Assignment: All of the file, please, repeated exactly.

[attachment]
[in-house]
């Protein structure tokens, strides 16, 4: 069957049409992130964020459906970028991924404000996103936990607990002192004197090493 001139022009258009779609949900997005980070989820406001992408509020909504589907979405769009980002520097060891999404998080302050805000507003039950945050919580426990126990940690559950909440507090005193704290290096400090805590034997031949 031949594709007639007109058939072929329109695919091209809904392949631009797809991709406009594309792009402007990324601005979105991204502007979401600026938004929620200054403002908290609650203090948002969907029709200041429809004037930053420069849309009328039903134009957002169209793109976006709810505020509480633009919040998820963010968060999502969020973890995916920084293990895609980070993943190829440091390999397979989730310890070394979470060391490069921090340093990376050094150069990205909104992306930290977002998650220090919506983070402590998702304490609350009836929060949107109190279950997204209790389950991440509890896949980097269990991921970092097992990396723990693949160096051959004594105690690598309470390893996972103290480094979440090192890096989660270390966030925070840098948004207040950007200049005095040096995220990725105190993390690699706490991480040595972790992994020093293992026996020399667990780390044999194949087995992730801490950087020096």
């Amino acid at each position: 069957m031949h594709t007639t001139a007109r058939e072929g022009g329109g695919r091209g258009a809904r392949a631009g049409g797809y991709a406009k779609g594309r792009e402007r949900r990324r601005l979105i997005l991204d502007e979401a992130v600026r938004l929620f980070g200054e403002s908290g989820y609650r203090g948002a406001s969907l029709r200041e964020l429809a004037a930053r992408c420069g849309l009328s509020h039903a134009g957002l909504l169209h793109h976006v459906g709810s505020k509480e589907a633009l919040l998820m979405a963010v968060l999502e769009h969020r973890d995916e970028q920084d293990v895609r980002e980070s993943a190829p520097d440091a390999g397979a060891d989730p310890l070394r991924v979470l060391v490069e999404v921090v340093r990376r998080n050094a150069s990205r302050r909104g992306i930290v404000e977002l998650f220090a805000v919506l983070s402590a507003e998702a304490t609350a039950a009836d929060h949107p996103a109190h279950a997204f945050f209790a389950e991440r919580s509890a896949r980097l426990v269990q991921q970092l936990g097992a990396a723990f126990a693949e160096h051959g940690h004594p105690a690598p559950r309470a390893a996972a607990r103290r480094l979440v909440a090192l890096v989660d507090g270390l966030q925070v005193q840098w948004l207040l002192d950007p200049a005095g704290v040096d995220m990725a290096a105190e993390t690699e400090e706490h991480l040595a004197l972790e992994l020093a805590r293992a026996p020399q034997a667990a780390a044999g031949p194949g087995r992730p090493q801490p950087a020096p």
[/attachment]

[in-house]
């Protein structure tokens, strides 16, 4: 069957049409992130964020459906970028991924404000996103936990607990002192004197090493 001139022009258009779609949900997005980070989820406001992408509020909504589907979405769009980002520097060891999404998080302050805000507003039950945050919580426990126990940690559950909440507090005193704290290096400090805590034997031949 031949594709007639007109058939072929329109695919091209809904392949631009797809991709406009594309792009402007990324601005979105991204502007979401600026938004929620200054403002908290609650203090948002969907029709200041429809004037930053420069849309009328039903134009957002169209793109976006709810505020509480633009919040998820963010968060999502969020973890995916920084293990895609980070993943190829440091390999397979989730310890070394979470060391490069921090340093990376050094150069990205909104992306930290977002998650220090919506983070402590998702304490609350009836929060949107109190279950997204209790389950991440509890896949980097269990991921970092097992990396723990693949160096051959004594105690690598309470390893996972103290480094979440090192890096989660270390966030925070840098948004207040950007200049005095040096995220990725105190993390690699706490991480040595972790992994020093293992026996020399667990780390044999194949087995992730801490950087020096």
């Amino acid at each position: 069957m031949h594709t007639t001139a007109r058939e072929g022009g329109g695919r091209g258009a809904r392949a631009g049409g797809y991709a406009k779609g594309r792009e402007r949900r990324r601005l979105i997005l991204d502007e979401a992130v600026r938004l929620f980070g200054e403002s908290g989820y609650r203090g948002a406001s969907l029709r200041e964020l429809a004037a930053r992408c420069g849309l009328s509020h039903a134009g957002l909504l169209h793109h976006v459906g709810s505020k509480e589907a633009l919040l998820m979405a963010v968060l999502e769009h969020r973890d995916e970028q920084d293990v895609r980002e980070s993943a190829p520097d440091a390999g397979a060891d989730p310890l070394r991924v979470l060391v490069e999404v921090v340093r990376r998080n050094a150069s990205r302050r909104g992306i930290v404000e977002l998650f220090a805000v919506l983070s402590a507003e998702a304490t609350a039950a009836d929060h949107p996103a109190h279950a997204f945050f209790a389950e991440r919580s509890a896949r980097l426990v269990q991921q970092l936990g097992a990396a723990f126990a693949e160096h051959g940690h004594p105690a690598p559950r309470a390893a996972a607990r103290r480094l979440v909440a090192l890096v989660d507090g270390l966030q925070v005193q840098w948004l207040l002192d950007p200049a005095g704290v040096d995220m990725a290096a105190e993390t690699e400090e706490h991480l040595a004197l972790e992994l020093a805590r293992a026996p020399q034997a667990a780390a044999g031949p194949g087995r992730p090493q801490p950087a020096p």